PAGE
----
To reconcile an account, you first obtain the necessary details of it. For instance, reconciling a general ledger requires you to obtain necessary details, such as the ending balance of the general ledger account, which is the balance as of the accounting period end date.
Depending on the account type, you may also require additional details presenting the whole activities executed on the account. These activities include details of debit and credit transactions in the account.
2. Reconcile Ending Account Balances With Various Supporting Documents
Once the necessary details of the account have been collated, the next step is to compare or reconcile its balance to that of supporting or independent documents.
The balance of a general ledger account, for instance, is obtained from independent systems, third-party data, or other supporting documents, such as bank statements and credit card statements. This step helps with additional independent information to verify the accuracy of the general ledger account balance.
3. Investigate Discrepancies
Although not all discrepancies indicate an error in the general ledger account balance, it remains important to investigate each. Where the general ledger account balance is not consistent with or substantiated by information obtained from the supporting documents, the areas having these discrepancies should be noted.
Accountants then make research, investigate, and take appropriate actions to correct the discrepancies. As noted earlier, discrepancies are caused by various factors like timing differences, missing transactions, mistakes, or fraud, among others.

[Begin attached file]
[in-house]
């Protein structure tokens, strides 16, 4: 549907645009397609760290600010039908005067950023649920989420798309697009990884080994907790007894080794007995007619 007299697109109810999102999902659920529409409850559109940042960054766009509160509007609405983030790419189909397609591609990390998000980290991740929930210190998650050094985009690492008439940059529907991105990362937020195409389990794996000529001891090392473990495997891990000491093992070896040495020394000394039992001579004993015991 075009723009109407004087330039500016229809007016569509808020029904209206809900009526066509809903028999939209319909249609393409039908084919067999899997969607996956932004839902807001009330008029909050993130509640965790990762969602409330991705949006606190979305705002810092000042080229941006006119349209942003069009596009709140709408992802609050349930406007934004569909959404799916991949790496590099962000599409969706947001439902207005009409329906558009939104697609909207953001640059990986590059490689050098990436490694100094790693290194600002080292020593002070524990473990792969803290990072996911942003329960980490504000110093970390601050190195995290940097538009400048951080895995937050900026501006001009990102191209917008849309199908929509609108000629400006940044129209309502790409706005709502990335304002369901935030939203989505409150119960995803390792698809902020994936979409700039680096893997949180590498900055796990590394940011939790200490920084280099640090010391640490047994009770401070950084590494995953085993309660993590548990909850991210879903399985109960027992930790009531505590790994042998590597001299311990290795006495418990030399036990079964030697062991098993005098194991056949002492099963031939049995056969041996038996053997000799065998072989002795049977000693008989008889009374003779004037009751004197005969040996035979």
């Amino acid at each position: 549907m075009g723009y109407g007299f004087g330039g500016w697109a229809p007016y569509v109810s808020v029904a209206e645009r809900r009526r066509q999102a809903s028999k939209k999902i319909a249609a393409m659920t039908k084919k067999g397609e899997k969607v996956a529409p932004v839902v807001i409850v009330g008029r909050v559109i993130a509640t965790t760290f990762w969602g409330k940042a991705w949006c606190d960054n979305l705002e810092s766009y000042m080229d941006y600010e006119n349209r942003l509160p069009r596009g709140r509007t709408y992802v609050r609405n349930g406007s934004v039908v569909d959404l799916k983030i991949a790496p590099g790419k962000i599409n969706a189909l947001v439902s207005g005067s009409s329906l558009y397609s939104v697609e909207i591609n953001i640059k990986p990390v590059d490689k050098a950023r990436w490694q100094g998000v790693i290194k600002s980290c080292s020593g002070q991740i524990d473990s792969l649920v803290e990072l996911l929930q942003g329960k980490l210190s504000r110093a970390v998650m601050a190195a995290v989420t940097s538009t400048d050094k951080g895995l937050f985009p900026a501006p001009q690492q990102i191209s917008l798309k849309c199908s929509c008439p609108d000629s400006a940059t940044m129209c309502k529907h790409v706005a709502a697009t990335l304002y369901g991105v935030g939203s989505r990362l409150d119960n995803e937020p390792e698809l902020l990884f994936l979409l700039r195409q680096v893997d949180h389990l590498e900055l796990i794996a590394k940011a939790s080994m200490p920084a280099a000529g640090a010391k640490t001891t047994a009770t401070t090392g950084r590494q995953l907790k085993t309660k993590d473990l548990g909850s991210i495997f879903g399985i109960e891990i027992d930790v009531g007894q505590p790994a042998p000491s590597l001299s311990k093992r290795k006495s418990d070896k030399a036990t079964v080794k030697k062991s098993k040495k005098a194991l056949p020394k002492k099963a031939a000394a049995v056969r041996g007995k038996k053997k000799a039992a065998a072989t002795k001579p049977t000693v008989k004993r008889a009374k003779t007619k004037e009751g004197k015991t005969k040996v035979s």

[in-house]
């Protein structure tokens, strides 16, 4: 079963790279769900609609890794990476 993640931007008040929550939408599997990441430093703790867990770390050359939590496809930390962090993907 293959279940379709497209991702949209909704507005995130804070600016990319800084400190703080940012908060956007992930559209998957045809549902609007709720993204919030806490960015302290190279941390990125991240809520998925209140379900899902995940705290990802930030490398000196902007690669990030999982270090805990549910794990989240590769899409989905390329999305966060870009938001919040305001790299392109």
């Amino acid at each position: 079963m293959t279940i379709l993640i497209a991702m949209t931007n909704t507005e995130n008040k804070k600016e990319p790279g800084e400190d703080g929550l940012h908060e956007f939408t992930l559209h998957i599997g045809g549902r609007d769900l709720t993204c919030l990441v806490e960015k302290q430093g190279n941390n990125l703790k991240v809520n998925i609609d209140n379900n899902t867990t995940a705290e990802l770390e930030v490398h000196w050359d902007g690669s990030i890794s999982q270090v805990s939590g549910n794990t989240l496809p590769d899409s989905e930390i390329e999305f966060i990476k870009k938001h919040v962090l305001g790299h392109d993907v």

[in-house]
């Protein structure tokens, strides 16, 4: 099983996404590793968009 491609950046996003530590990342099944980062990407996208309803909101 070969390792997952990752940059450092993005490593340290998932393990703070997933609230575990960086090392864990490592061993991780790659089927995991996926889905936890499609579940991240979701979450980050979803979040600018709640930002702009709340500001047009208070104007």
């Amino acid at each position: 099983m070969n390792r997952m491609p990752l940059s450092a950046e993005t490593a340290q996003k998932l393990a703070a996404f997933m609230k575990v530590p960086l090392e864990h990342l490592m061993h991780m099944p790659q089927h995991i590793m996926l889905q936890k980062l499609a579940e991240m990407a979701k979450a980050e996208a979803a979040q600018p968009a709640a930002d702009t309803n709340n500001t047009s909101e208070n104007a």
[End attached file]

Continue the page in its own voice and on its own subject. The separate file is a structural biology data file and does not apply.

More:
Investigating discrepancies helps to pinpoint the exact cause or nature of inconsistent balances and, consequently, determine the necessary actions to take.
4. Prepare Adjusting Journal Entries
If necessary, additional journal entries are made to correct any errors recognized after investigation of discrepancies.
The whole account reconciliation process is documented and stored for future audit purposes, with the general ledger reconciliation serving as a necessary process before a company gets to issue its financial statements.
Basic Methods for Account Reconciliation
There are two basic methods through which account reconciliation is executed: documentation review and analytical review.
1. Documentation Review
The most common of both, the Documentation review method involves collating the account details of multiple accounts or statements and reviewing the consistency, appropriateness, or accuracy of each transaction.
Existing transactions or documents are reviewed and it is determined whether the amount recorded in the matches equates to the amount spent by the company. This review or reconciliation method is mostly carried out using accounting software.
A good example of where this method is in play is where a company maintains a record of all its receipts for purchases made and, at the end of an accounting period, embarks on account reconciliation. When conducting a reconciliation, comparing the receipt records with records in a cash book, the company notices that it was charged for ten additional transactions not recorded in the cash book.